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son, of Blair county, and one child, Laban Lee, has blessed this union.
    Daniel W. Luke was born to the inheritance of a noble character and a good name, which he has preserved through every trial and vicissitude of life. He is one of the representative business men of the State who have not only deserved success, but won it.
    As a soldier he shirked no duty, but fought well and gallantly the battles of his country, and well won a reputation for bravery and courage that will shine with increasing lustre until the final roll call.
    Mr. Luke, since the age of eighteen, has been a consistent and earnest member of the Methodist Episcopal church and a worker in the cause of Christianity, and it is with happy satisfaction he realized the fact that his family are following in his footsteps. This to him is more to be desired than honor or great gain.

MAJOR JAMES HARRISON GAGEBY, deceased, was born within the corporate limits of the city of Johnstown, September 5, 1835, and died in the same city, July 13, 1896. He was a son of Robert B. and Rebecca (Scott) Gageby.
    Major Gageby was of Scotch-Irish stock, and his military genius came to him through a long line of honorable ancestry, easily traceable to the Conqueror, William of Normandy. His grandfather, James Gageby, emigrated from the North of Ireland to the United States in 1774, and located in the city of Philadelphia, and was present in Independence Hall when the Declaration of Independence was read. No doubt this document had the effect to convince him of the righteousness of the American cause, for he entered the patriot army and fought with them in the cause of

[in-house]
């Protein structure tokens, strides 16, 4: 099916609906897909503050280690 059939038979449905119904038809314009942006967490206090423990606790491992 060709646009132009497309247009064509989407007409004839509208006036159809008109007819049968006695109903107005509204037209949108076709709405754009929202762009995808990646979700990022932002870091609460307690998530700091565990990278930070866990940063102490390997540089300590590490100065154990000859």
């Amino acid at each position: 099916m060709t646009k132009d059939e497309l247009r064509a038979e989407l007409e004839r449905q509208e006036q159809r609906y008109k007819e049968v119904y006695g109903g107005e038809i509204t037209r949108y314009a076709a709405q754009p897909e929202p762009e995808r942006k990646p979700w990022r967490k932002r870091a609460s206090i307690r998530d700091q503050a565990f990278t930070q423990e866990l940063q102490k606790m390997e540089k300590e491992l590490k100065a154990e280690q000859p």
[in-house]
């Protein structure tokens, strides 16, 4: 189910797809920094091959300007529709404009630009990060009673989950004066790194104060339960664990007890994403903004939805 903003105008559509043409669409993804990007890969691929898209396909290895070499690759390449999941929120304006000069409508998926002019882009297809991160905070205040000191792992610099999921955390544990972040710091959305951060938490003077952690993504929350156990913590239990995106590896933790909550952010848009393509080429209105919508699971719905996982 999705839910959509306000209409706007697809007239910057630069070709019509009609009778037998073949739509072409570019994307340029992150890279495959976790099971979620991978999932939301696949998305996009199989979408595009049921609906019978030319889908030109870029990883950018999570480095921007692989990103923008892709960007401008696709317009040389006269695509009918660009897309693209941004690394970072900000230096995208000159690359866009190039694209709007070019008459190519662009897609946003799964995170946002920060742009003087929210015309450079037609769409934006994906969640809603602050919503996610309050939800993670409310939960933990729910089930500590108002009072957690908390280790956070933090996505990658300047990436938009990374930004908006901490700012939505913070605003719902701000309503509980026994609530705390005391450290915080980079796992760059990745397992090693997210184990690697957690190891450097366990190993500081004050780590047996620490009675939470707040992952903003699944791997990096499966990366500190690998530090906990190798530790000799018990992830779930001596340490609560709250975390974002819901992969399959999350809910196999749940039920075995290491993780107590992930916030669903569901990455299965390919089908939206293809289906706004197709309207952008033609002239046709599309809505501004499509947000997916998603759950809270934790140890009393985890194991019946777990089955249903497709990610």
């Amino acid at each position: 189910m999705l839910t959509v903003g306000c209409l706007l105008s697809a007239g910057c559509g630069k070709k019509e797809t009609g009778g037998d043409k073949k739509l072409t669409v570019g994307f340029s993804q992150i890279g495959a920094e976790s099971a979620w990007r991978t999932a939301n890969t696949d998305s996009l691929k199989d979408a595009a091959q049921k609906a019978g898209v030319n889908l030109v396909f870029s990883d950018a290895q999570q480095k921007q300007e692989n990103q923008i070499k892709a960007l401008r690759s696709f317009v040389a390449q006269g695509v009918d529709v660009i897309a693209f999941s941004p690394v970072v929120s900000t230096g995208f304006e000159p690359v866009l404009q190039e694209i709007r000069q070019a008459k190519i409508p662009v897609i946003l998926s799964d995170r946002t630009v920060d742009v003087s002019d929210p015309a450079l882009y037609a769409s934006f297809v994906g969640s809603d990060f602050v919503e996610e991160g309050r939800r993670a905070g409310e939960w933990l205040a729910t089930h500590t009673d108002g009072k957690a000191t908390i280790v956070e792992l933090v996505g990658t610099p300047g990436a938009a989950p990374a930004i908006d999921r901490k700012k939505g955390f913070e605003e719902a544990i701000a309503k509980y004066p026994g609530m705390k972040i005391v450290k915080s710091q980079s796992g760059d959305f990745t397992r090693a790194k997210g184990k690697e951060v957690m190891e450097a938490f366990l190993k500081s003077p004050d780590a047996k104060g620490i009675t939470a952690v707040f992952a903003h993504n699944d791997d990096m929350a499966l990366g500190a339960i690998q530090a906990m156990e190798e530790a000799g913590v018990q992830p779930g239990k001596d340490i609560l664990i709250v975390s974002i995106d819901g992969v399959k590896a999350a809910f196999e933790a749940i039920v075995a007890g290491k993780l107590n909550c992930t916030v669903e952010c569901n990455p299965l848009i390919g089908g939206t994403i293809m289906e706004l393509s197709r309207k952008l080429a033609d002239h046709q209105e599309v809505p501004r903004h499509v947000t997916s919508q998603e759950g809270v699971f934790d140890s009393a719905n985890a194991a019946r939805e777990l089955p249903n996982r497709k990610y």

liberty throughout the entire struggle. After the war was over and independence had been acknowledge, he removed to Westmoreland county, where he died in 1836, at the advanced age of eighty-six years.
    Robert Gageby (father) was born in Westmoreland county and was reared in that county, and in 1834, during the building of the Pennsylvania canal and Portage railroad, he came to Johnstown, dying in 1880, at the age of seventy-four years. Robert Gageby was a staunch republican, and always took an active and intelligent part in all affairs pertaining to the party. He was a man possessing in an eminent degree many sterling qualities of head and heart. Major Gageby's mother was a native of Somerset county, of Scotch extraction, and a descendant of the Scott and Stewart families, so famed in the history of Scotland.
    In his early days, Major Gageby worked with his father in the blacksmith shop of Gageby & Kinley. His elementary education was obtained in the common schools of Johnstown, to which, when about eighteen years of age, was added an academical course in Elder's Ridge academy, under the direction of Dr. Donaldson. In 1857, following a spirit of adventure, he went to Iowa, and there for three years engaged in various occupations. He returned home, and entered the military service, April 19, 1861, as a sergeant in company K., Third Pennsylvania volunteers, for the three months' service. The company was known as the “Johnstown Zouaves,” and as such was thoroughly drilled in infantry tactics. In this regiment he served in General Patterson's column in Maryland and Virginia, and was engaged in the battle of Falling Water,

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